Applying HVAC Technologies to Control Viral Spreads
The team at C&S is sympathetic to the challenges that our clients are facing during this time. Just like you, our engineers are using their expertise to develop best practices that will help our clients through these ever changing times. With our in-depth experience in facilities for higher education, healthcare and both private and public facilities, our mechanical HVAC engineers have been planning their design practices to focus on better air quality and methods for controlling the spread of viruses and bacteria.
There are many technologies that exist to help improve air quality. Some technologies that were created for the healthcare field now find purpose in other facilities such as higher education. Having the knowledge of these technologies and knowing where and how they should be implemented needs to be carefully examined. For instance, providing High Efficiency Particulate Air (HEPA) filters in HVAC equipment, in lieu of lesser quality air filters, is a common practice to improve indoor air quality. However, their application is dependent on the type of equipment utilized. Due to the increased air resistance associated with HEPA filters, their application is not always possible.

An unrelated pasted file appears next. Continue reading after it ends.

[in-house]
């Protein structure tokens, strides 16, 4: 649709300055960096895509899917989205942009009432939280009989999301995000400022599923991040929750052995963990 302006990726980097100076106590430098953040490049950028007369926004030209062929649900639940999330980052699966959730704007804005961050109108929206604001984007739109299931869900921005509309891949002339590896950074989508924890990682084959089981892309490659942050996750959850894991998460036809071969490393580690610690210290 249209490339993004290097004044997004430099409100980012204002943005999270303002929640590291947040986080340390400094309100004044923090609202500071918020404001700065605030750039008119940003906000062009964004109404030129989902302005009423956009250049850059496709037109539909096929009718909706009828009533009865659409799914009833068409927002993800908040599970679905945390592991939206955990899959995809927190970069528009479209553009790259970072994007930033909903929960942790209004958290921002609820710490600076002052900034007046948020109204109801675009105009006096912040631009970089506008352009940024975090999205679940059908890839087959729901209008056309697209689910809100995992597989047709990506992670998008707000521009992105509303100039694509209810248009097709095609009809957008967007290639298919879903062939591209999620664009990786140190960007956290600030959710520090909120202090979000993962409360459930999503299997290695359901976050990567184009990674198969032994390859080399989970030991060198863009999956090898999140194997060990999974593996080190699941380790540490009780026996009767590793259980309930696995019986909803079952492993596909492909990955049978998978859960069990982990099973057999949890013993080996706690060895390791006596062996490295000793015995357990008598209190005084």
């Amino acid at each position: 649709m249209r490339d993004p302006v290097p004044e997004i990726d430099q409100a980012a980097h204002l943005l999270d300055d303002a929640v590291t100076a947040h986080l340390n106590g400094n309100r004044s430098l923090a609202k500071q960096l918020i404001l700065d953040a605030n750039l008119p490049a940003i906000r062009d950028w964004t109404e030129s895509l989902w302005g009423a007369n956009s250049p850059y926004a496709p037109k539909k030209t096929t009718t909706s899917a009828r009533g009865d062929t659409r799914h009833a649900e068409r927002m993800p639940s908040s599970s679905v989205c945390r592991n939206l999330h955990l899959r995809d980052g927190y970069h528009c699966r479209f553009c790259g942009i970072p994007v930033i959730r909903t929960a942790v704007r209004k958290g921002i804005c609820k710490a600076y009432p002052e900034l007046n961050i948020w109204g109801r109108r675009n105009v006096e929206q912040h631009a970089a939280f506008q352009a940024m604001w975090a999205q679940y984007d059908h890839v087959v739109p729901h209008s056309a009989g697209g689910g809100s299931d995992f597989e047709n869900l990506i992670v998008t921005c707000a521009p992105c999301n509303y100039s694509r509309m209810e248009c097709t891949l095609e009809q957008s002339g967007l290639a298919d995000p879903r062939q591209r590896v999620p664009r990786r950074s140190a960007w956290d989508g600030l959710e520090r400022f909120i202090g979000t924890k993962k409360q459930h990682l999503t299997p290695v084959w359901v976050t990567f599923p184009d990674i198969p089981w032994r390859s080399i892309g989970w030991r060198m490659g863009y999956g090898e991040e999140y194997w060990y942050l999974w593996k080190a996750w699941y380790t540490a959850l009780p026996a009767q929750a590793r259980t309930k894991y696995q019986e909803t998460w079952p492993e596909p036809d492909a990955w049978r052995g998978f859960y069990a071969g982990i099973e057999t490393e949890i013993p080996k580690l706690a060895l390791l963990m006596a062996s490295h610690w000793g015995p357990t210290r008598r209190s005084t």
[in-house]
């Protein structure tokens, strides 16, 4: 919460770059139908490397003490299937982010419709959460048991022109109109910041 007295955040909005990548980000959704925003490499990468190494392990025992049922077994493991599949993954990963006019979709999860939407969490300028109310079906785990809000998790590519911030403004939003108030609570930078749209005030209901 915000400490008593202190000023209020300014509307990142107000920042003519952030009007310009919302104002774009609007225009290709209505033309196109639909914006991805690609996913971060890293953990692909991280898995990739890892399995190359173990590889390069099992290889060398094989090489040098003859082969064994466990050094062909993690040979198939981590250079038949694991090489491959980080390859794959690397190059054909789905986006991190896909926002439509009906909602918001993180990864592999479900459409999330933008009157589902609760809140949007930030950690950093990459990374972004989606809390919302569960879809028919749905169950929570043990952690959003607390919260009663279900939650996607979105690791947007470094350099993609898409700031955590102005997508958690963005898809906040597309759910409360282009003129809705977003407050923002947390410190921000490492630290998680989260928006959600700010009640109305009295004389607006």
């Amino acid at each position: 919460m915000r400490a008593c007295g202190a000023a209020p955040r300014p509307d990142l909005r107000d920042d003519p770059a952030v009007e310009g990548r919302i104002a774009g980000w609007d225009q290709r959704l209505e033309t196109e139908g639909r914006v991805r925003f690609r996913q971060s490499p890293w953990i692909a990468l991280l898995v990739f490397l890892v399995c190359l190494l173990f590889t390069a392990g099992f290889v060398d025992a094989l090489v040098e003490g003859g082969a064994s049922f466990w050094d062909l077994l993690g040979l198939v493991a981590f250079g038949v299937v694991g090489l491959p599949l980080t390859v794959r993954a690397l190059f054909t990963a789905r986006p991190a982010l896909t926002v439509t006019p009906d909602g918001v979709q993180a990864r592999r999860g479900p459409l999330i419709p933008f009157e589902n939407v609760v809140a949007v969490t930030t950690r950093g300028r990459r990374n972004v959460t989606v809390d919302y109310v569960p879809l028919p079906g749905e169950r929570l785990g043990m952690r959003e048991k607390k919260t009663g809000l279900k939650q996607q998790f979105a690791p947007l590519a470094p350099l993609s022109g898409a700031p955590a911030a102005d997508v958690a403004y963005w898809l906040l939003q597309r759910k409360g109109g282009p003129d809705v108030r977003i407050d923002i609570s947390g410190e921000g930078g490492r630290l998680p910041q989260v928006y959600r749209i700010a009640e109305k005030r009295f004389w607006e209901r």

Other technologies such as bi-polar ionizers and ultra-violet lights can also be utilized. This technology kills bacteria and viruses and can be located either in the HVAC equipment, in the distribution ductwork or with certain UV light products.
Bi-polar ionizer technology works by converting oxygen molecules into charged atoms that will form around micro-particles. When the charged atoms come in contact with viruses, bacteria and mold, they remove the hydrogen molecules, and without them the pathogens do not have a source of energy and die. Another benefit is the charged atoms will attach to water vapor or dust which will enlarge them enough to be caught more efficiently in the systems air filters.